Thanks for the article Johnny.
Note: A boxer’s life in a week… in terms of training and resting up would be a great addition to your already excellent boxersite.
Great idea, TJ. I’m already putting it together in my head.
Mate you said you want a gym that cares about boxing, you want a perfect trainer gym and joe fraizer left hook, check out this gym, Dundee kim south korean a world class trainer and cares about his boxer he wants smart skillful and strong boxer. he likes to train ppl from ground up as there easier to breed, so whatevr you learnt forget cause dundee is the best in australia and will be world regonised. check it out my friend trust me, im thank god everyday that i found this gym, i wanted to take fighitng seriosuly, i train in MMA for two yr they never took me seriously, i looked for a gym and this was the next gym i found i fell so lucky. http://www.brisbaneboxinggym.com.au/. He train corporates clients etc as well and the thing is with them he even teacher proper boxing skills to them not just giving them a cardio workout. dude trust me if your keen come here.
Thanks for the quick tip brother. Definitely sounds like a cool boxing gym with a pro at helm. Heaps of respect to Kim’s training and padwork skills. Would love to visit then gym when I come down to Brisbane. Unfortunately I’m locationed in Melbourne. Thanks for the tip man. Have a good day. I would also suggest his gym to my Brissy mates.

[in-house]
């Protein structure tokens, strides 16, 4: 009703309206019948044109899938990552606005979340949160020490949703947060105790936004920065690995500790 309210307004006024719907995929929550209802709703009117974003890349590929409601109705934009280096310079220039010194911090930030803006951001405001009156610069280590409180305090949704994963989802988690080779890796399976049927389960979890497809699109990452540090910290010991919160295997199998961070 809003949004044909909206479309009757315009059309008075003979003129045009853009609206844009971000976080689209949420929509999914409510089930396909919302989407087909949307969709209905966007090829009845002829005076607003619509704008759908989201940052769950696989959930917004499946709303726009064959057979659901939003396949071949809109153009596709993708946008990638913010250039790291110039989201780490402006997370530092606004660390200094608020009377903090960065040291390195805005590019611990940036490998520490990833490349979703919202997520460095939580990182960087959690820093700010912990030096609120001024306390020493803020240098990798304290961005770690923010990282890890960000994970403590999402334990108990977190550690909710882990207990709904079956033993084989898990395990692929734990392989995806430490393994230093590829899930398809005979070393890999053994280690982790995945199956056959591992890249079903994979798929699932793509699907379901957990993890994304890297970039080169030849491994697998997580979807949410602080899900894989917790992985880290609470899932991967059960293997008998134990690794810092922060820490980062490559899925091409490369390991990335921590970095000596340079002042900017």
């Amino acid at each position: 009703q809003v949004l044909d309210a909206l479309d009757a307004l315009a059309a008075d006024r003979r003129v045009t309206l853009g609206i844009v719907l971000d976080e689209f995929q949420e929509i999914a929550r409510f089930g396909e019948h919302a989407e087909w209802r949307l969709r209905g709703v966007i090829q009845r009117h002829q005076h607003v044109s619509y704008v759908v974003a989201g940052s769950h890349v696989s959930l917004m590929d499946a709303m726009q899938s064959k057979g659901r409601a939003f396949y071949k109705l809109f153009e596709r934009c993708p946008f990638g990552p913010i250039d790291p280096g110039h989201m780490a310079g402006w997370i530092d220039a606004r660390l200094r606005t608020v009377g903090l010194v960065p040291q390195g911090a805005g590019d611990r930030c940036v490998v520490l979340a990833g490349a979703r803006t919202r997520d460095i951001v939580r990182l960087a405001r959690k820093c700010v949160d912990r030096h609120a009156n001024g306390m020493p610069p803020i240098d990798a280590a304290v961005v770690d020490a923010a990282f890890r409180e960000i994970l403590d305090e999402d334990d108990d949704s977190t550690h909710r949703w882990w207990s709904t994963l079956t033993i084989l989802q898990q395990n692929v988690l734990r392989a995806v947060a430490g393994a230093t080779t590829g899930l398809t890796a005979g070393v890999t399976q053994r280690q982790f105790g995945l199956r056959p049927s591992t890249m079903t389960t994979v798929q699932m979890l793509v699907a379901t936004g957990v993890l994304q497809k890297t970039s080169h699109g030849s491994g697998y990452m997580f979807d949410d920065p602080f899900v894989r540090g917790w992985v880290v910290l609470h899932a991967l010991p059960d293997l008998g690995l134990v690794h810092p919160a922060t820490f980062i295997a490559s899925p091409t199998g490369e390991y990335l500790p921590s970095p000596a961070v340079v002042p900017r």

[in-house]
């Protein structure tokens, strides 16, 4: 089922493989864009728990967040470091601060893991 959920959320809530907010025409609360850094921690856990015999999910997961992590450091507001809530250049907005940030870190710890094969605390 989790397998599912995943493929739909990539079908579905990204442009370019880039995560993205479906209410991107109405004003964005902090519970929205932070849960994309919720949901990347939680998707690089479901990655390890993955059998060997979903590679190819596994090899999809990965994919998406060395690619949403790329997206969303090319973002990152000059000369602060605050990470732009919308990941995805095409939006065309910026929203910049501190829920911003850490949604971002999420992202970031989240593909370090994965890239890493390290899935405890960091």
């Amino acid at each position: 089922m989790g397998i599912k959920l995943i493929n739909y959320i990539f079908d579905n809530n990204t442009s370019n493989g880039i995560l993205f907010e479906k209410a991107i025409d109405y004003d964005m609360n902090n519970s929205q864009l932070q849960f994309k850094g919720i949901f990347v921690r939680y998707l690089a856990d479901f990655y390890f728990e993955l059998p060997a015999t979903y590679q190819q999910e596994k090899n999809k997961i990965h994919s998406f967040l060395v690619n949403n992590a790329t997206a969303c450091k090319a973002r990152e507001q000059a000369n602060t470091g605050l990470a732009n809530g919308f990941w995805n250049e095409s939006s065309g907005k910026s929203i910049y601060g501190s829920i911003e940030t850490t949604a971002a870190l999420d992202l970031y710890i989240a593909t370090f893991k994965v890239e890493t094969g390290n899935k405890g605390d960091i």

Hey TJ where abouts do you train? I live in Melbourne also, I’m at a boxing gym called boxingfit (highpoint) but it’s more focused on conditioning and cardio, there is borderline no focus on technique/sparring so I’m thinking of changing. Do you by any chance live in the westside?
I absolutely love this site. I disagree with the overall definitions though. I consider myself a “nerd” (never heard that term used to describe a tactician but so be it). That doesn’t mean that I can’t or a “NERD” can’t slug it out either. I think part of the problem is with our instant gratification culture why there are so many professional fundamental flawed boxers.
Case in point. Thomas Hearns and Marvelous Marvin Hagler are each great boxers(literally). Marvin’s timing was unreal and Tommy’s ability to adapt into a boxer with his excellent jab delivery and ability to hook from it as a big man was unseen at the time. Yet when they fought each other (you know the answer to this) it was absolute controlled madness. The punches they threw with AWFUL intentions were still fundamentally correct.. Two more examples, Ray Leonard is none as an excellent boxer but see how he had to abandon that to beat Tommy in their first fight and turn into a fighter. Addtionally in his first fight with Duran, he showed he “can fight” but lost to a guy who could “FIGHT” beater than him that not.
As this ties into US as recreational boxers, amateurs, ex professionals, etc (whatever you may be). There’s no Black and WHITE to either. “NERDS” arent’ always focused on others without correcting their flaws. I know for a fact that I watch videos of myself looking for flaws. Brawlers aren’t always guys with BAD technique either.